Cost of Living

Cost of Living hurts Victorians

Do you know someone struggling to make ends meet? 

Do you have a friend who lost their job in the pandemic? 

The answer is most surely yes. 

The pandemic led to unemployment, but also hit our pockets due to shortages. When the price of basic necessities like food, fuel and gas rise, vulnerable households are hit hardest because they have less disposable income. This leads to thousands of families and individuals going without essentials. 

This is where St Vincent de Paul Society Victoria (Vinnies Victoria) steps in.

Pay for heating or buy food?

It is increasingly difficult for people on low incomes, JobSeeker, disability support, aged-care pensions or single parents to manage cost of living expenses, which generally rise year on year – last year these expenses rose 3%. People are faced with terrible choices, such as paying a gas bill or skipping meals. We believe this is unjust. 

How Vinnies helps

Vinnies Victoria’s Cost of Living programs focus on assisting people on low or fixed incomes who cannot afford basic household bills – or what most people would call a ‘decent’ standard of living. Our volunteers get to know people and the ‘whole picture’ of their situation, then together they plan how best we can assist them. Our programs include: 

  • Advocacy to utility or credit providers: Often a call from a St Vincent de Paul Society volunteer secures an outcome that the individual had been unable to achieve – such as getting energy bill arrears waived. Our volunteers also make sure a household is accessing all the utility discounts available and we provide budgeting assistance.
  • Emergency financial support: After our volunteers have made sure that people are accessing all discounts and government support available, if they are still in financial difficulties, Vinnies Victoria will often step in to pay an outstanding bill that has been causing worry, pay for essential medicines or fuel to attend cancer treatments. These are just a few examples of the kind of practical, material help our volunteers deliver.
  • No Interest Loans Scheme (NILS): We provide loans for low-income earners to pay for essential household goods and expenses. 
  • Energy market monitoring: For almost two decades, Vinnies Victoria has produced leading tariff-checking reports monitoring the impact of bill rises on vulnerable households and we lobby providers for an equitable energy market.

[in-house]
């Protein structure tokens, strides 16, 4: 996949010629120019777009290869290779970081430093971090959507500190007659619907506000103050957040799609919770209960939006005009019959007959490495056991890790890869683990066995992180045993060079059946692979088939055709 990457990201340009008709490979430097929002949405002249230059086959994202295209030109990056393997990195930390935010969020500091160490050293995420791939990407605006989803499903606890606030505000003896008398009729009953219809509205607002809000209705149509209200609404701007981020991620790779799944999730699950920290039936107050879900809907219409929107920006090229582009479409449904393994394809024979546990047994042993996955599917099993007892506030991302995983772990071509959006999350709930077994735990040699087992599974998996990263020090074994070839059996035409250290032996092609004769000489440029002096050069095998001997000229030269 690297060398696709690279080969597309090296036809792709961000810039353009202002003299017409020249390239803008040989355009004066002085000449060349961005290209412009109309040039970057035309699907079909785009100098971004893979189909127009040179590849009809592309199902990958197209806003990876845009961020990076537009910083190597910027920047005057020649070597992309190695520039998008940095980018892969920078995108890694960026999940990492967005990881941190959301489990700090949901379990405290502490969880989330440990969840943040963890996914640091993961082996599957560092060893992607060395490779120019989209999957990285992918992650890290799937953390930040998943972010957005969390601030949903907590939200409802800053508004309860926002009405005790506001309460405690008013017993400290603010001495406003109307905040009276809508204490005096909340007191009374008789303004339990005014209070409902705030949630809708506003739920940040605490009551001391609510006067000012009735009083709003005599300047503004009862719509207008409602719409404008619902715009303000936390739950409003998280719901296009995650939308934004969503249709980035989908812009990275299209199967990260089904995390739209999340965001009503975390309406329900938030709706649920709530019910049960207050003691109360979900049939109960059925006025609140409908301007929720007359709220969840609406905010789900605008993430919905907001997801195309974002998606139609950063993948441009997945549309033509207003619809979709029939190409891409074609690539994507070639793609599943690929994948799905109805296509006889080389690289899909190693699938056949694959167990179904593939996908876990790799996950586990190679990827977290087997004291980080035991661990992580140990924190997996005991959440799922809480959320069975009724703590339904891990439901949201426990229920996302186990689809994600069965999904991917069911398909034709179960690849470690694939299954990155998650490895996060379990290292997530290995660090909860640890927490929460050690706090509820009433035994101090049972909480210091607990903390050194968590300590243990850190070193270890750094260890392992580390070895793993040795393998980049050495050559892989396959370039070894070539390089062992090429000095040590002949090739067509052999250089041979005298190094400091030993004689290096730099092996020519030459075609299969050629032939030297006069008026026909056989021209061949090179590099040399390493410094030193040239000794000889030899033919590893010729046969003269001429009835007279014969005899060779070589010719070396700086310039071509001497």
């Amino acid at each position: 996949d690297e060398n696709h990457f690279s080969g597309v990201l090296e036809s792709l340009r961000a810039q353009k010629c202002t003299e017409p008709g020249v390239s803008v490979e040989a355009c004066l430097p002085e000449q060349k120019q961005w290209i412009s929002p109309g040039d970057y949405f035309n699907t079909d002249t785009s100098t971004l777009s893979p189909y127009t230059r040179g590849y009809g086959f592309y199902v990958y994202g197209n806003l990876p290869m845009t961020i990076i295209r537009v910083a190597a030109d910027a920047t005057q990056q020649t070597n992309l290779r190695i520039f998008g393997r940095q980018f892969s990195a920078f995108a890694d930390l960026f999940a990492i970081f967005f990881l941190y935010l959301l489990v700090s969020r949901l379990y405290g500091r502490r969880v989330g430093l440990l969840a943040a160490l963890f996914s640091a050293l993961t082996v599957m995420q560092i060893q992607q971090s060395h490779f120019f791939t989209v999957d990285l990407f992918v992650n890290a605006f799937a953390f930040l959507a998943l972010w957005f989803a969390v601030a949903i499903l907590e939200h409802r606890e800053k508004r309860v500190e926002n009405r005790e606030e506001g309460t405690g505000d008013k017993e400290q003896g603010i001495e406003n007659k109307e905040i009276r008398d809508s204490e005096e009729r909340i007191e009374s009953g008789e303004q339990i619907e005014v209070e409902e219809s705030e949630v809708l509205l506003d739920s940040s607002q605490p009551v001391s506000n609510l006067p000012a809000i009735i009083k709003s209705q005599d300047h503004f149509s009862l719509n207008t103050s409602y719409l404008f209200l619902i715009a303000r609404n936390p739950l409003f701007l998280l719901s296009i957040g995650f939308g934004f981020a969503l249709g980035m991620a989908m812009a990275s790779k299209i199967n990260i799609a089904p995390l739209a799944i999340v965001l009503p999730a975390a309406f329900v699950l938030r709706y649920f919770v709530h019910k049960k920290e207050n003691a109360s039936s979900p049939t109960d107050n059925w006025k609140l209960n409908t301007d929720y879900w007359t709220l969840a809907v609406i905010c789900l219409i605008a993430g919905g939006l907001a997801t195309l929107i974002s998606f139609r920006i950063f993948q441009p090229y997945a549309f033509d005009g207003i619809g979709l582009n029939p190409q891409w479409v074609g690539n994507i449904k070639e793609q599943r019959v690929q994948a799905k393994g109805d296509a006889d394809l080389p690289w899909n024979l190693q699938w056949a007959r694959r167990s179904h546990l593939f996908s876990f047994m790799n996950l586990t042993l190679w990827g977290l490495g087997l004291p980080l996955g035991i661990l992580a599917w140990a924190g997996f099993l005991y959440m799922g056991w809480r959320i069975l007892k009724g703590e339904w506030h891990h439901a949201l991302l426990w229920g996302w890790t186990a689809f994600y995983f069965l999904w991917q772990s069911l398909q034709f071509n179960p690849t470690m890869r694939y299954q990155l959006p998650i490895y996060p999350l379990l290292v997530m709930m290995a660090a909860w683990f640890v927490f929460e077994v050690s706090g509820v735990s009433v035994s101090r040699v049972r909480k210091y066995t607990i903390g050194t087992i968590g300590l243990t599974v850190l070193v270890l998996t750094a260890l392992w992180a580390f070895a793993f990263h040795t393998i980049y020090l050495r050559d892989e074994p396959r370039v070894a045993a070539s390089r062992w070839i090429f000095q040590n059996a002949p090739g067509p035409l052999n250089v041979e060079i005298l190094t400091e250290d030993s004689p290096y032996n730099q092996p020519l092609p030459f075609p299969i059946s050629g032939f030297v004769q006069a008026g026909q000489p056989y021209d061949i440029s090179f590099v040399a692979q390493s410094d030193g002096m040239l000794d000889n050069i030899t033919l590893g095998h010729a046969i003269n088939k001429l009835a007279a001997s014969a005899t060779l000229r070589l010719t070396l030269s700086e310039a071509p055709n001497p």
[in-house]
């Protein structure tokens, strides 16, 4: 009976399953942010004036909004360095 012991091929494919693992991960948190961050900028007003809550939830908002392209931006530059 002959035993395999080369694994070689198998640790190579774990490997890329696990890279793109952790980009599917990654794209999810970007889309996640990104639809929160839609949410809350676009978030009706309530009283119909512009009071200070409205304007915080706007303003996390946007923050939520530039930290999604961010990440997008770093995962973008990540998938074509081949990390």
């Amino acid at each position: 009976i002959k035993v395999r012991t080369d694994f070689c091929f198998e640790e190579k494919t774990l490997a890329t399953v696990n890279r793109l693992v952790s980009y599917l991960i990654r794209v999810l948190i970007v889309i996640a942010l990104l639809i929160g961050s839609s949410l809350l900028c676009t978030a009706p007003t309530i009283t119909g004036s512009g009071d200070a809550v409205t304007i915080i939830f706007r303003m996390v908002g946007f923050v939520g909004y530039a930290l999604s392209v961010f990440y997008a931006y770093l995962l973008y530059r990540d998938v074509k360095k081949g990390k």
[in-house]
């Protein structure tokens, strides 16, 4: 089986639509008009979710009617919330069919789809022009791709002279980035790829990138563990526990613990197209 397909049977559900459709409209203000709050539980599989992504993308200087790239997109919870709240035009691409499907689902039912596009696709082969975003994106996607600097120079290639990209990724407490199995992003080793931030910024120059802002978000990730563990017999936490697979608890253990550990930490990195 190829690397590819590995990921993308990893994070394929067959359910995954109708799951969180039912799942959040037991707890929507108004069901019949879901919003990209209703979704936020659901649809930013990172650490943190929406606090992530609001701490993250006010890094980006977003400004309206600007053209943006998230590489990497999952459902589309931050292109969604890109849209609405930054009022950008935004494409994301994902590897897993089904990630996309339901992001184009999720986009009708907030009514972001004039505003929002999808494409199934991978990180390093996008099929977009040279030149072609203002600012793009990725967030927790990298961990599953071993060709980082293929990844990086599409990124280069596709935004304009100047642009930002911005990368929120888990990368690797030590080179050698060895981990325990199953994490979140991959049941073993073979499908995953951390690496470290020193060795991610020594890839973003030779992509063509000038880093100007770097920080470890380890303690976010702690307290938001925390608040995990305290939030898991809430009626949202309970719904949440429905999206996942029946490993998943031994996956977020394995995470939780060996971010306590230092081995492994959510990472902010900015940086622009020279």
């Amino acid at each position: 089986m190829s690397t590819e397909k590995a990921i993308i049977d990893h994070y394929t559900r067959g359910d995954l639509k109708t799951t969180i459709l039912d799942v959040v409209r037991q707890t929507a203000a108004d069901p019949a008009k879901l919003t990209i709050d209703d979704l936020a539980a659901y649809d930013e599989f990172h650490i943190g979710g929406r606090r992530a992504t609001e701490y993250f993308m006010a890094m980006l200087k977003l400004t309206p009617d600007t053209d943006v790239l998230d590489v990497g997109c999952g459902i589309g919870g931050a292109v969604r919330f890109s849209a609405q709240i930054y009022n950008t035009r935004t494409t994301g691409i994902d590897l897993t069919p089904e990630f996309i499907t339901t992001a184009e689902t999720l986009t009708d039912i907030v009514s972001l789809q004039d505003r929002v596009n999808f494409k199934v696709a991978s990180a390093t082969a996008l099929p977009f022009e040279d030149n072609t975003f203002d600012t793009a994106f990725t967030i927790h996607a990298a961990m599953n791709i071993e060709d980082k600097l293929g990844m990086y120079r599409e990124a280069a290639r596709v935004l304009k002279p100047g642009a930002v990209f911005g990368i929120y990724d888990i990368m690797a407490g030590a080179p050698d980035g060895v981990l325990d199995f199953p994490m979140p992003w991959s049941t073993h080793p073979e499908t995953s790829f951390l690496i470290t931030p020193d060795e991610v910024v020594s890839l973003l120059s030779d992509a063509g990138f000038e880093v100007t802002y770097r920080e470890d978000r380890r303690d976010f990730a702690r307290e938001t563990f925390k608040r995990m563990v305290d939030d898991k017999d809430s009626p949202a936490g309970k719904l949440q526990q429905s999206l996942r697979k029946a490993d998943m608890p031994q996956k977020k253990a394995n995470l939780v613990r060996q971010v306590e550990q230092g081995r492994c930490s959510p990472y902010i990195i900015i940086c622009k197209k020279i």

• Housing and financial counselling assistance: Our specialised homelessness and housing services provider, VincentCare, assists some of Victoria’s most vulnerable communities, such as people experiencing family violence or dealing with drug and alcohol dependency, with free financial counselling and other support.

Small things make a big difference

Vinnies’ Cost of Living programs demonstrate the humanity at the heart of our work. When our volunteers see someone struggling, they say, ‘Here, let us take care of that for you’. We step in to pay people’s bills and take a load off their minds. That is how we help people with dignity. 
The relief we see on their faces, or often the tear in their eye, is why. 

Last year, Vinnies spent $3.2m on assisting Victorians with cost of living expenses, including medical costs, paying for household items and utility bills. 

But it’s the human stories rather than figures that best illustrate Vinnies’ Good Works. People like Theresa who needed a raft of daily tablets after a stroke. Or Natasha who was expecting a baby but couldn’t afford a bassinet and all the other essentials needed for a newborn. You can read their stories below.

Small things like paying for a child’s reading glasses make a big difference to that child. You can make that difference happen in someone’s life by donating to our Christmas Appeal below.

People often ask …

How many people in Australia struggle to make ends meet?
A report last year by the Australian Council of Social Service and the University of NSW found that there are 3 million people in Australia are living below the ‘poverty line’. That’s more than one in eight adults and one in six children. The report’s researcher Associate Professor Dr Bruce Bradbury said: “The poverty rate in Australia is worse than in most other wealthy countries, including New Zealand, Germany and Ireland.”

What is the ‘poverty line’? Why are so many people living in poverty?
In Australia, the poverty line is $457 per week for a single adult. The poverty line is measured as 50% of median income. A lack of affordable housing, unemployment and the low level of government benefits are some of the reasons why so many Australians are living in poverty. JobSeeker, Youth Allowance and Rent Assistance have not increased in real terms in 25 years. 

What can I do to help?
You can help by either donating to one of our campaigns if you can afford to, or donating your time as a volunteer to help us alleviate the grinding reality of poverty that many people you know will be facing today.